It's kind of silly, and this last spring, after a session I had with my friend tweaking and deconstructing and re-imagining my favourite piece of music in a swirly studio chair, I laughed wholeheartedly at the pure fun and self realisation I was having, for the first time in years: I was co-creating something strange... and something that was mine.

And it just makes me laugh how my first ever performance at that same festival that used to give me a case of "uh, I should really be practicing more" came at a time when I've stopped trying to become something that was probably just not meant for me. It might seem like a small thing to some, but it's a big win to me.

I am especially proud that it is with a programme that explores how it is to observe from the outside, not quite fitting in, but still creating something beautiful.

My friend Arieh and I are going to present a fairly silly and fairly avantgarde performance based on works of Czech composer Jaroslav Ježek, best known and beloved for his contributions to jazz/blues song repertoire and music for theatre and film.

Czechoslovakia was a prosperous country between the two World Wars - it was a golden era of independence, development and culture. Building on the rich musical heritage, the young composers were looking towards the future.

Ježek was training for career in classical music, but then he encountered jazz during his short study stay in Paris, fell in love with it, and kept following the latest developments in music of Duke Ellington and others through records when he returned back home, while writing for his own band, modelled after his idols. When you listen to the recordings, you can catch the slight “off” feeling: it feels like it's swing, it feels like it's blues....but....not quite what you expect?

This was probably caused by second-hand access to the jazz scene (not many people in Prague were familiar with how to play or sing it at the time), as well as applying Czech language and Slavic musical influences into the swingy rhythms and melodies, but in the end it does not matter: it all still comes together into something truly special.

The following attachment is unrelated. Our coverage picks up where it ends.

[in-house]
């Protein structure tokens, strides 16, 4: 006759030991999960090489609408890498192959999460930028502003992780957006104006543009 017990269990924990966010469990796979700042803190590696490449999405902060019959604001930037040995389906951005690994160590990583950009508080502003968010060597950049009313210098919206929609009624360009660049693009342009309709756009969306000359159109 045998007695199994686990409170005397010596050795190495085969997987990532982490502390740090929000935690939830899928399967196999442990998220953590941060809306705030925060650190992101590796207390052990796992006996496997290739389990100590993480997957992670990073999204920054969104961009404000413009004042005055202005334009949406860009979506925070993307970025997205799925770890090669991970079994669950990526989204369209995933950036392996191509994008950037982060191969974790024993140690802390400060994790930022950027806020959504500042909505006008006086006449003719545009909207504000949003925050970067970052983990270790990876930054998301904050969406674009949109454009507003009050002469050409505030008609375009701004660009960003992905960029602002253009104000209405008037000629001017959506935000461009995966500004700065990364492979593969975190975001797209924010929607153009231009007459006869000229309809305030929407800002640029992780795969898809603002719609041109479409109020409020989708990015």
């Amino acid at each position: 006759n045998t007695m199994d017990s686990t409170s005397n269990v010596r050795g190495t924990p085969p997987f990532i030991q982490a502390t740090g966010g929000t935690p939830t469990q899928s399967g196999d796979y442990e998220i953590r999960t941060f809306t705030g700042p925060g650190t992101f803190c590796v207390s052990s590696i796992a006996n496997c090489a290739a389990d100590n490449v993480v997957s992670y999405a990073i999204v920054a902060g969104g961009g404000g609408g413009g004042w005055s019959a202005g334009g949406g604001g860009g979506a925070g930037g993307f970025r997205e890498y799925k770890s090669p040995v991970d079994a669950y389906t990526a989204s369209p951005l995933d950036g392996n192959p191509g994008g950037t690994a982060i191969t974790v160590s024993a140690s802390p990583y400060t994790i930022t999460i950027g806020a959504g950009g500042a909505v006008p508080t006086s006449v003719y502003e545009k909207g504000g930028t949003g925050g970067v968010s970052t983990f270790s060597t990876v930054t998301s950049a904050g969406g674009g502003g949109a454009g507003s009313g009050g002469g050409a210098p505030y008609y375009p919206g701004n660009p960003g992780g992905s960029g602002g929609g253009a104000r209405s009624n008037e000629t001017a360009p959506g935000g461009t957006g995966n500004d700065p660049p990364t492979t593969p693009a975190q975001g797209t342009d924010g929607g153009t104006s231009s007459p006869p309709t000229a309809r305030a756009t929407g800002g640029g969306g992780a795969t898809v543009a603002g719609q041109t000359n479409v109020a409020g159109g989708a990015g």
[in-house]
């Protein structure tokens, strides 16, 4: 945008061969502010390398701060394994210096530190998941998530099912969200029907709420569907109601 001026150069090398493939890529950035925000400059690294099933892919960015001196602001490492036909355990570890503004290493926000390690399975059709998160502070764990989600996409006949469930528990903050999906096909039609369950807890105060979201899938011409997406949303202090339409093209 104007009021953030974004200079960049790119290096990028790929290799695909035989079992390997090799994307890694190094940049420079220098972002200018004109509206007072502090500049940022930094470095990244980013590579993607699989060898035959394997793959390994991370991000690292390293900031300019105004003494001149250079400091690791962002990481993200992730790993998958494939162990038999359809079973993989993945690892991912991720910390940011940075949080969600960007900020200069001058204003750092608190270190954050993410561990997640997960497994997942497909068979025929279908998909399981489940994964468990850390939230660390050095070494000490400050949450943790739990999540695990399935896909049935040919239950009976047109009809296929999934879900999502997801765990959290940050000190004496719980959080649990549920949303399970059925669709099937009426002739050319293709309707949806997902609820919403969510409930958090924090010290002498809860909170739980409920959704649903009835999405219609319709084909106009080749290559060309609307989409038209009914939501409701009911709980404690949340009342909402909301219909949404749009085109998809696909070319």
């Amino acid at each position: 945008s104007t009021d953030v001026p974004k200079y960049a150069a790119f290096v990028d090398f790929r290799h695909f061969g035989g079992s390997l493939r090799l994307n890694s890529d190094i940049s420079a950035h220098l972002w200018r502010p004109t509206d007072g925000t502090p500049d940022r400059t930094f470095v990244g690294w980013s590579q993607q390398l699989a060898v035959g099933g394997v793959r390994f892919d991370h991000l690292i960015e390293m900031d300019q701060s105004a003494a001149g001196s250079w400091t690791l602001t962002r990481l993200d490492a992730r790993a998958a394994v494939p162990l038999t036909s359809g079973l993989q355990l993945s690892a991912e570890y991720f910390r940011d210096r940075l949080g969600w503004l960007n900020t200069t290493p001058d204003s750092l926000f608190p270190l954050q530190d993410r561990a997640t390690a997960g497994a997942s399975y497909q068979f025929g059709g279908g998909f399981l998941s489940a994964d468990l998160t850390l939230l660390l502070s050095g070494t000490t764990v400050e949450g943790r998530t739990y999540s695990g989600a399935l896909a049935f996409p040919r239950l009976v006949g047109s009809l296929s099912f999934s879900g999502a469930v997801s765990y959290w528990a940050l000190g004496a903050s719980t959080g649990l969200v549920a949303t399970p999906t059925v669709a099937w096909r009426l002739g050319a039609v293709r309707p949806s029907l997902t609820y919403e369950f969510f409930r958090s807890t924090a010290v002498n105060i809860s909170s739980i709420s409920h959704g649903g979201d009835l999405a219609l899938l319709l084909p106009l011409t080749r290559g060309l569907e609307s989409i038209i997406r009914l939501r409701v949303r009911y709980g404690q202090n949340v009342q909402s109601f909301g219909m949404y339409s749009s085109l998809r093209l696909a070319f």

From the Nazi occupation on, five decades of the century were gloomy for Czechoslovakia. Many artists, Ježek included, were forced to emigrate for political or personal reasons. During the communist regime that followed the Second World War (and the imposed censorship), the closest those who stayed behind got to Western culture was through illegally obtained books, films or recordings, and the longing to connect with the rest of the world was very present. It’s a part of how Ježek’s songs stayed so popular - their themes, messages and hope they represented kept being integral to the society and music in the country until today.

Ježek’s songs deal with the heavy topics with humour, sarcasm, resilience, strength and lightness.

I am so proud of presenting an integral piece of my own culture, my world, to the city I now call home. Things are still messy, and uncertain, but they are also strangely slowly starting to fall into place, make more sense.

Small steps, big small wins.

Support our duo and buy tickets to our debut at Grachtenfestival, August 14th, 20:00 in Studio150 in Amsterdam Noord